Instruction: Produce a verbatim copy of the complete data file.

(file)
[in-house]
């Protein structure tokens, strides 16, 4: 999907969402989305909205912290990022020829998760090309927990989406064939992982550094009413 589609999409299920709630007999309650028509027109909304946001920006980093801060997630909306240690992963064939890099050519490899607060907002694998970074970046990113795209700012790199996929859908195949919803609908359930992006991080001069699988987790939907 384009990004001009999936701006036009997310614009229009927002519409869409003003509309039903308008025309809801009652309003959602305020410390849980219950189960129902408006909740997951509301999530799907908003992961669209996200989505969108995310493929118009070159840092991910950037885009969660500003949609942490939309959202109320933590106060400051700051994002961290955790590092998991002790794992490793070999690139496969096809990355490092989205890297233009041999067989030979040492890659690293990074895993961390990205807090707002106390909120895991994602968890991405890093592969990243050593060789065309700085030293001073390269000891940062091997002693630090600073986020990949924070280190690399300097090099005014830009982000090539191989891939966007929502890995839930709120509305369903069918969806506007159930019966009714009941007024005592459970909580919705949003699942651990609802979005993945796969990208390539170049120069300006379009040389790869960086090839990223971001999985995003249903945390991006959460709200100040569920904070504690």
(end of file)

[in-house]
């Protein structure tokens, strides 16, 4: 999907969402989305909205912290990022020829998760090309927990989406064939992982550094009413 589609999409299920709630007999309650028509027109909304946001920006980093801060997630909306240690992963064939890099050519490899607060907002694998970074970046990113795209700012790199996929859908195949919803609908359930992006991080001069699988987790939907 384009990004001009999936701006036009997310614009229009927002519409869409003003509309039903308008025309809801009652309003959602305020410390849980219950189960129902408006909740997951509301999530799907908003992961669209996200989505969108995310493929118009070159840092991910950037885009969660500003949609942490939309959202109320933590106060400051700051994002961290955790590092998991002790794992490793070999690139496969096809990355490092989205890297233009041999067989030979040492890659690293990074895993961390990205807090707002106390909120895991994602968890991405890093592969990243050593060789065309700085030293001073390269000891940062091997002693630090600073986020990949924070280190690399300097090099005014830009982000090539191989891939966007929502890995839930709120509305369903069918969806506007159930019966009714009941007024005592459970909580919705949003699942651990609802979005993945796969990208390539170049120069300006379009040389790869960086090839990223971001999985995003249903945390991006959460709200100040569920904070504690």